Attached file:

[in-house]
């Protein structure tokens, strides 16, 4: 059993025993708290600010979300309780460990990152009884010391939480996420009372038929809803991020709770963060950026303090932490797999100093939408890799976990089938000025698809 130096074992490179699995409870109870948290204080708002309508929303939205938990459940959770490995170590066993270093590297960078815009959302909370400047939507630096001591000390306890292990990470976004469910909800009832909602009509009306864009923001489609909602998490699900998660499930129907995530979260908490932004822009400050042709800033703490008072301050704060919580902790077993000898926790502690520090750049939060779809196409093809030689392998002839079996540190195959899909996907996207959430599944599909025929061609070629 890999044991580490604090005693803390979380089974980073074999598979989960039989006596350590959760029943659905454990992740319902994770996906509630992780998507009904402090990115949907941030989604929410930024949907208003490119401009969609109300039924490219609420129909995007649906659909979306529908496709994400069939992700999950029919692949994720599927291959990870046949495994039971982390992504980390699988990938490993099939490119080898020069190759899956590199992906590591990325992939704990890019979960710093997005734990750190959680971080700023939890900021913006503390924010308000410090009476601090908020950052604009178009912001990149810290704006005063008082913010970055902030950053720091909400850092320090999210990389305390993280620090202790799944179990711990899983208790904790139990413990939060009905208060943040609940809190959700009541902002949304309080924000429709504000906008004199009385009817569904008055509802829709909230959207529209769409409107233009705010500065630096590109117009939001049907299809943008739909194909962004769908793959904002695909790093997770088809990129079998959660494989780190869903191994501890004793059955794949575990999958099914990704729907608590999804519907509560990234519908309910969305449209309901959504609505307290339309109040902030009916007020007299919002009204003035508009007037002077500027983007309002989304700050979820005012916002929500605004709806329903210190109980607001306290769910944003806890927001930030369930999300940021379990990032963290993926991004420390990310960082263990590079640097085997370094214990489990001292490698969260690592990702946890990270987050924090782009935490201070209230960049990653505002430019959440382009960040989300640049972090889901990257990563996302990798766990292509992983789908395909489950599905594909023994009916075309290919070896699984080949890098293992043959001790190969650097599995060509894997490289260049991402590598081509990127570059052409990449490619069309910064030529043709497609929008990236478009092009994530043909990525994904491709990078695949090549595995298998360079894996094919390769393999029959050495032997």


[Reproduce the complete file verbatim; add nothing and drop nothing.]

[in-house]
């Protein structure tokens, strides 16, 4: 059993025993708290600010979300309780460990990152009884010391939480996420009372038929809803991020709770963060950026303090932490797999100093939408890799976990089938000025698809 130096074992490179699995409870109870948290204080708002309508929303939205938990459940959770490995170590066993270093590297960078815009959302909370400047939507630096001591000390306890292990990470976004469910909800009832909602009509009306864009923001489609909602998490699900998660499930129907995530979260908490932004822009400050042709800033703490008072301050704060919580902790077993000898926790502690520090750049939060779809196409093809030689392998002839079996540190195959899909996907996207959430599944599909025929061609070629 890999044991580490604090005693803390979380089974980073074999598979989960039989006596350590959760029943659905454990992740319902994770996906509630992780998507009904402090990115949907941030989604929410930024949907208003490119401009969609109300039924490219609420129909995007649906659909979306529908496709994400069939992700999950029919692949994720599927291959990870046949495994039971982390992504980390699988990938490993099939490119080898020069190759899956590199992906590591990325992939704990890019979960710093997005734990750190959680971080700023939890900021913006503390924010308000410090009476601090908020950052604009178009912001990149810290704006005063008082913010970055902030950053720091909400850092320090999210990389305390993280620090202790799944179990711990899983208790904790139990413990939060009905208060943040609940809190959700009541902002949304309080924000429709504000906008004199009385009817569904008055509802829709909230959207529209769409409107233009705010500065630096590109117009939001049907299809943008739909194909962004769908793959904002695909790093997770088809990129079998959660494989780190869903191994501890004793059955794949575990999958099914990704729907608590999804519907509560990234519908309910969305449209309901959504609505307290339309109040902030009916007020007299919002009204003035508009007037002077500027983007309002989304700050979820005012916002929500605004709806329903210190109980607001306290769910944003806890927001930030369930999300940021379990990032963290993926991004420390990310960082263990590079640097085997370094214990489990001292490698969260690592990702946890990270987050924090782009935490201070209230960049990653505002430019959440382009960040989300640049972090889901990257990563996302990798766990292509992983789908395909489950599905594909023994009916075309290919070896699984080949890098293992043959001790190969650097599995060509894997490289260049991402590598081509990127570059052409990449490619069309910064030529043709497609929008990236478009092009994530043909990525994904491709990078695949090549595995298998360079894996094919390769393999029959050495032997």